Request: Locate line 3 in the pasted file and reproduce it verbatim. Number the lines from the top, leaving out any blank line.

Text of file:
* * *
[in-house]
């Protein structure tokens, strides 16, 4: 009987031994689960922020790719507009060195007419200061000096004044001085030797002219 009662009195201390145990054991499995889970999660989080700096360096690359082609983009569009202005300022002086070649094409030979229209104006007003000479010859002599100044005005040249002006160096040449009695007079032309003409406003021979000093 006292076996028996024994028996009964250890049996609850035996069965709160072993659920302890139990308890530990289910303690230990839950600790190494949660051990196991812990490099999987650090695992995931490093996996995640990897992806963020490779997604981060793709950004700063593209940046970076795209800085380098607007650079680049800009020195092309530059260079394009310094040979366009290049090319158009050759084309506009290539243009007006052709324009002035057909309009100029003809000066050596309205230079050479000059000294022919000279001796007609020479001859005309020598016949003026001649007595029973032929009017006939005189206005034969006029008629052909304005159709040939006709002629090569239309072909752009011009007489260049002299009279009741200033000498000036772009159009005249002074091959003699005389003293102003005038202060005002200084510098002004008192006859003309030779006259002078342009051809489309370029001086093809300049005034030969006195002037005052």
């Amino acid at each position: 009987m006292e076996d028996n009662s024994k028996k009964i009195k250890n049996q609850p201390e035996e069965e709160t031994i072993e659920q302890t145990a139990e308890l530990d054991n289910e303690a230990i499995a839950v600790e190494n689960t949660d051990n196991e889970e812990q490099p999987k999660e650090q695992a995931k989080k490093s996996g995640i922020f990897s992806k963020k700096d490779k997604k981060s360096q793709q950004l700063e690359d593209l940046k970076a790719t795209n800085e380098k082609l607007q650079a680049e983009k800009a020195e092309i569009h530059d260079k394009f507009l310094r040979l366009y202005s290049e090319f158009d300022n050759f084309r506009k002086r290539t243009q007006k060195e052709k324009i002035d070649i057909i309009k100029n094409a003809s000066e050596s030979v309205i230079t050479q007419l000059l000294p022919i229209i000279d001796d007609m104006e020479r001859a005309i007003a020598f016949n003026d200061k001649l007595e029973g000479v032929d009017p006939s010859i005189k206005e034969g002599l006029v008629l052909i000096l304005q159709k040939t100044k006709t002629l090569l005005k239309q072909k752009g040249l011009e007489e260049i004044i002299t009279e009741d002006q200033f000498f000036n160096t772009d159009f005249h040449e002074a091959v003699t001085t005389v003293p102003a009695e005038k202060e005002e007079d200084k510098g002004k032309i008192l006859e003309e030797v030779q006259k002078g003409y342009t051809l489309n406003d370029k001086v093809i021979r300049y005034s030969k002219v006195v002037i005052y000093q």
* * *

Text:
């Amino acid at each position: 009987m006292e076996d028996n009662s024994k028996k009964i009195k250890n049996q609850p201390e035996e069965e709160t031994i072993e659920q302890t145990a139990e308890l530990d054991n289910e303690a230990i499995a839950v600790e190494n689960t949660d051990n196991e889970e812990q490099p999987k999660e650090q695992a995931k989080k490093s996996g995640i922020f990897s992806k963020k700096d490779k997604k981060s360096q793709q950004l700063e690359d593209l940046k970076a790719t795209n800085e380098k082609l607007q650079a680049e983009k800009a020195e092309i569009h530059d260079k394009f507009l310094r040979l366009y202005s290049e090319f158009d300022n050759f084309r506009k002086r290539t243009q007006k060195e052709k324009i002035d070649i057909i309009k100029n094409a003809s000066e050596s030979v309205i230079t050479q007419l000059l000294p022919i229209i000279d001796d007609m104006e020479r001859a005309i007003a020598f016949n003026d200061k001649l007595e029973g000479v032929d009017p006939s010859i005189k206005e034969g002599l006029v008629l052909i000096l304005q159709k040939t100044k006709t002629l090569l005005k239309q072909k752009g040249l011009e007489e260049i004044i002299t009279e009741d002006q200033f000498f000036n160096t772009d159009f005249h040449e002074a091959v003699t001085t005389v003293p102003a009695e005038k202060e005002e007079d200084k510098g002004k032309i008192l006859e003309e030797v030779q006259k002078g003409y342009t051809l489309n406003d370029k001086v093809i021979r300049y005034s030969k002219v006195v002037i005052y000093q």